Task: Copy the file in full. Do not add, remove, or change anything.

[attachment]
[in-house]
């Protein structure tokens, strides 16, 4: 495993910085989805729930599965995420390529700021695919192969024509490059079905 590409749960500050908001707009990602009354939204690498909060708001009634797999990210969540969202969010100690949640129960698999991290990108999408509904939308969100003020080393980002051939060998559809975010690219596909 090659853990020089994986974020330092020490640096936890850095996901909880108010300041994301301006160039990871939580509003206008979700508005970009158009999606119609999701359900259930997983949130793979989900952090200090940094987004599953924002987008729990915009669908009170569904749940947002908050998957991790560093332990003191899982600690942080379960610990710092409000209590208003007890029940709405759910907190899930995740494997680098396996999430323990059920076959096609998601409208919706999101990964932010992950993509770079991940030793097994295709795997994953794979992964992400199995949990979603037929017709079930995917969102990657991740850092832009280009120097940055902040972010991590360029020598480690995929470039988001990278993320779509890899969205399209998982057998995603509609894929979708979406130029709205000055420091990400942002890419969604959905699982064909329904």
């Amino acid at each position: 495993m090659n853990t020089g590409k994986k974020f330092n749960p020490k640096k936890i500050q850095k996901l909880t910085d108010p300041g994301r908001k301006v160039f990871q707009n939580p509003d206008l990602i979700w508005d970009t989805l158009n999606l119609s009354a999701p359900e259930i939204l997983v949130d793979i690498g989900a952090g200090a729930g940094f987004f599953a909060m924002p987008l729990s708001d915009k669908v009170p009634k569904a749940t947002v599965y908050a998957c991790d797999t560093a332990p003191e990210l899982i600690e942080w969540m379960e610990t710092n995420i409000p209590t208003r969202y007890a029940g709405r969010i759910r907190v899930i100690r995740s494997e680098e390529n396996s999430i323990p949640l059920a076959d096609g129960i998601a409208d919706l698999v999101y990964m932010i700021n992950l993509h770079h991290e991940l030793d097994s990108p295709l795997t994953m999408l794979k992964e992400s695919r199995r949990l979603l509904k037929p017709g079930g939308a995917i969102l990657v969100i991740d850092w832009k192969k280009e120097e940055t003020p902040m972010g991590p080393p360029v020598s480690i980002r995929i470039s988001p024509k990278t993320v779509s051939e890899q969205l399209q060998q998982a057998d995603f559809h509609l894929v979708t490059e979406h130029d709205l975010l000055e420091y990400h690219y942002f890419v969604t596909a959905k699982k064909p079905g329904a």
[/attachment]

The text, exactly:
[in-house]
């Protein structure tokens, strides 16, 4: 495993910085989805729930599965995420390529700021695919192969024509490059079905 590409749960500050908001707009990602009354939204690498909060708001009634797999990210969540969202969010100690949640129960698999991290990108999408509904939308969100003020080393980002051939060998559809975010690219596909 090659853990020089994986974020330092020490640096936890850095996901909880108010300041994301301006160039990871939580509003206008979700508005970009158009999606119609999701359900259930997983949130793979989900952090200090940094987004599953924002987008729990915009669908009170569904749940947002908050998957991790560093332990003191899982600690942080379960610990710092409000209590208003007890029940709405759910907190899930995740494997680098396996999430323990059920076959096609998601409208919706999101990964932010992950993509770079991940030793097994295709795997994953794979992964992400199995949990979603037929017709079930995917969102990657991740850092832009280009120097940055902040972010991590360029020598480690995929470039988001990278993320779509890899969205399209998982057998995603509609894929979708979406130029709205000055420091990400942002890419969604959905699982064909329904």
């Amino acid at each position: 495993m090659n853990t020089g590409k994986k974020f330092n749960p020490k640096k936890i500050q850095k996901l909880t910085d108010p300041g994301r908001k301006v160039f990871q707009n939580p509003d206008l990602i979700w508005d970009t989805l158009n999606l119609s009354a999701p359900e259930i939204l997983v949130d793979i690498g989900a952090g200090a729930g940094f987004f599953a909060m924002p987008l729990s708001d915009k669908v009170p009634k569904a749940t947002v599965y908050a998957c991790d797999t560093a332990p003191e990210l899982i600690e942080w969540m379960e610990t710092n995420i409000p209590t208003r969202y007890a029940g709405r969010i759910r907190v899930i100690r995740s494997e680098e390529n396996s999430i323990p949640l059920a076959d096609g129960i998601a409208d919706l698999v999101y990964m932010i700021n992950l993509h770079h991290e991940l030793d097994s990108p295709l795997t994953m999408l794979k992964e992400s695919r199995r949990l979603l509904k037929p017709g079930g939308a995917i969102l990657v969100i991740d850092w832009k192969k280009e120097e940055t003020p902040m972010g991590p080393p360029v020598s480690i980002r995929i470039s988001p024509k990278t993320v779509s051939e890899q969205l399209q060998q998982a057998d995603f559809h509609l894929v979708t490059e979406h130029d709205l975010l000055e420091y990400h690219y942002f890419v969604t596909a959905k699982k064909p079905g329904a």